The Plot: Love 'em or hate 'em, this family has learned to turn personal experience into big bucks and branding. Mom turned bladder control issues into a paid spokesperson gig and the sisters own several successful stores in three locations. There's Silly Bandz, a Sears line, diet pills and a deal with Vegas's Mirage to put the girls' photos on room keys and carry their products in the hotel's mini bars. "Momager" Kris Jenner is landing endorsements and deals galore, turning their name and personal interests into a business empire. The average woman can learn something from this female-dominated family worth an estimated $65 million. The Reality: "Go with opportunities as they present themselves," says Elle Kaplan, CEO and founding partner of Lexion Capital Management, the only 100% women-owned private bank on Wall Street. "Turn obstacles into money making ideas." This family is famous for embracing the old saying, "When life gives you lemons, make lemonade." Get fired? Start a business. Got jilted? Get even with your financial success. Develop a health problem? Figure out how to help others. "They've successfully employed that in everything from monetizing a sex tape, to monetizing marriage and then a quick divorce," says Kaplan. Sound familiar? You might like our Build Your Career Bootcamp.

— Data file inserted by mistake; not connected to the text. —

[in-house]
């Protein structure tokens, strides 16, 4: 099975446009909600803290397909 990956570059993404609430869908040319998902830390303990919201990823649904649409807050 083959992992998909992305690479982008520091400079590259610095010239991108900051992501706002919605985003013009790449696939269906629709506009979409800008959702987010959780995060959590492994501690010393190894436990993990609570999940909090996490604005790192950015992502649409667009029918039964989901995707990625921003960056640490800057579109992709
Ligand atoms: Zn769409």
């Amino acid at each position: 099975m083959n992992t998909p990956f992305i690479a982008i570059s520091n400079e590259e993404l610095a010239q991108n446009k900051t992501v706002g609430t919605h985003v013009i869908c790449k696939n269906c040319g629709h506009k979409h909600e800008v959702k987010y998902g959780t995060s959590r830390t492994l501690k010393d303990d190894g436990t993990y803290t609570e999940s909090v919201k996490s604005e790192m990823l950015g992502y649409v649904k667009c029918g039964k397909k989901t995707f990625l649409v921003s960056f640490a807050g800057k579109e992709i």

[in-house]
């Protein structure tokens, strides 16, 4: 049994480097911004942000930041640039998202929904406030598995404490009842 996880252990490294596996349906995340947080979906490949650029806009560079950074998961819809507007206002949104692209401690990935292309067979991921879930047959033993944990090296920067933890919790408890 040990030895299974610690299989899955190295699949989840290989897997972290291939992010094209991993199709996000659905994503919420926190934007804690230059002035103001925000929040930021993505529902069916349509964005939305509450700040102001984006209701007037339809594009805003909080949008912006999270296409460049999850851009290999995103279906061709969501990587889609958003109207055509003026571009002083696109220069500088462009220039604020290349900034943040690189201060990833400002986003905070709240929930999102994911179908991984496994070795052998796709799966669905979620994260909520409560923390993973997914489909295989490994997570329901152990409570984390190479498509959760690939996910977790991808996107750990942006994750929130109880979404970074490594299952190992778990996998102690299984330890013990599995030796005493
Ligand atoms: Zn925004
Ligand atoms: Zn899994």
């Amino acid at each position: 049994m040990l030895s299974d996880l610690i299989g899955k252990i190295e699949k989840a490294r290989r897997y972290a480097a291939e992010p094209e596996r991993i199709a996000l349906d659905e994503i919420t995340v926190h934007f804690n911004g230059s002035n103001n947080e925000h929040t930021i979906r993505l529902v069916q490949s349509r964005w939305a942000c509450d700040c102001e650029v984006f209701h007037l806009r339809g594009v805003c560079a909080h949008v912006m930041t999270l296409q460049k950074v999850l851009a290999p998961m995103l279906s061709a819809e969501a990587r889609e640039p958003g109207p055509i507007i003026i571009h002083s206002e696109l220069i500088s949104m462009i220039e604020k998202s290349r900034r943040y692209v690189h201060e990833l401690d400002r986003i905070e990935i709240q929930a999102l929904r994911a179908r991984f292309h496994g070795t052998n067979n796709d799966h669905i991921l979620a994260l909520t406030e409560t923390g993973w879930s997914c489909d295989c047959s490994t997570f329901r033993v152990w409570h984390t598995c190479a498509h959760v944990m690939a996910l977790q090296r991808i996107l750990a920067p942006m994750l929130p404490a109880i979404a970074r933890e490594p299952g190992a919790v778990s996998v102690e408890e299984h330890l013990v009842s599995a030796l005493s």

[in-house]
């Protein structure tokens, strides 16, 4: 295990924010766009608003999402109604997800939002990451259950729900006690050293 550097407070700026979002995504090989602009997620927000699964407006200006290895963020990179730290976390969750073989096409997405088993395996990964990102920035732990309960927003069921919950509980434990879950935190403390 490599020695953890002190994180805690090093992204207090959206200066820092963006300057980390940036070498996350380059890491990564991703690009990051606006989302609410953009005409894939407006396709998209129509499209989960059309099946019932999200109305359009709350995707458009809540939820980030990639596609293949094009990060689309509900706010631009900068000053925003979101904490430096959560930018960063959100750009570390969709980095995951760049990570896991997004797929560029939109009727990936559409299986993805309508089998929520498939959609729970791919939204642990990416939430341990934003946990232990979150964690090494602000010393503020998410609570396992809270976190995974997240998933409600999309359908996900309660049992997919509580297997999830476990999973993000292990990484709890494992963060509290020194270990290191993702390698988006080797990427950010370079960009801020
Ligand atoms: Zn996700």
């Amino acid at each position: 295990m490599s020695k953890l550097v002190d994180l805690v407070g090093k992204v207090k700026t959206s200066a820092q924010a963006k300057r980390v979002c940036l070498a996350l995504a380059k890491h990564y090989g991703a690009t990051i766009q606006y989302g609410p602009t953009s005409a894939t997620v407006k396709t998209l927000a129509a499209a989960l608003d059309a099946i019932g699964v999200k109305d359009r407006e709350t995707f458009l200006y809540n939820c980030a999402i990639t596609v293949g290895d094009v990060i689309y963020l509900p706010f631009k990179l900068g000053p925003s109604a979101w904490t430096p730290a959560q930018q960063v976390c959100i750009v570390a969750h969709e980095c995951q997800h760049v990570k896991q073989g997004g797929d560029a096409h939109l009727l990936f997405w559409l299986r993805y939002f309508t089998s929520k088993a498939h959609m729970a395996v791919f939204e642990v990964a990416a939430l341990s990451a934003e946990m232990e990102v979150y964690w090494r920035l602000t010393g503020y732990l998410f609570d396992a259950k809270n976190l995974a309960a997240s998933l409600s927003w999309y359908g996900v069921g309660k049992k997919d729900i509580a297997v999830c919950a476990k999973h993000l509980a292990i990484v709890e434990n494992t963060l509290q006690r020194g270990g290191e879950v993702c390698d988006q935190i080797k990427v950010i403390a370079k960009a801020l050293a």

The Plot: In this reality show, one lucky Bachelorette weeds through 25 guys looking for "the one." There are lots of big budget dates, including jetting off on a private plane, traveling the world, driving racecars and taking helicopter tours. The Reality: While dating can be expensive and today's women do contribute to some of that cost, here's how to date on a budget: "Despite what the Bachelor and Bachelorette franchise would have one believe, you don't have to have a Trump-sized bank account or private helicopter to go on a date," says Blane Bachelor, author of "On Being a Bachelor: Thoughts on Dating, Mating and Relating." Check out national and state parks. They're perfect for picnics, kayaking and hiking, and usually have only a minimal entry fee (or are free to enter). "I'm a huge fan of going for drinks instead of dinner. It's cheaper and less formal, and if you hit it off, you can always meet over a meal next time." "While I think any guy worth his salt should pick up the tab on at least the first date, and ideally the first two or three-I'm old-fashioned that way-gals should be offering to split the tab, get the tip or spring for a round of drinks. And yes, you should plan on paying the whole bill from time to time," says Bachelor. Sound familiar? You might want to keep an eye our for these eight financial red flags in a relationship.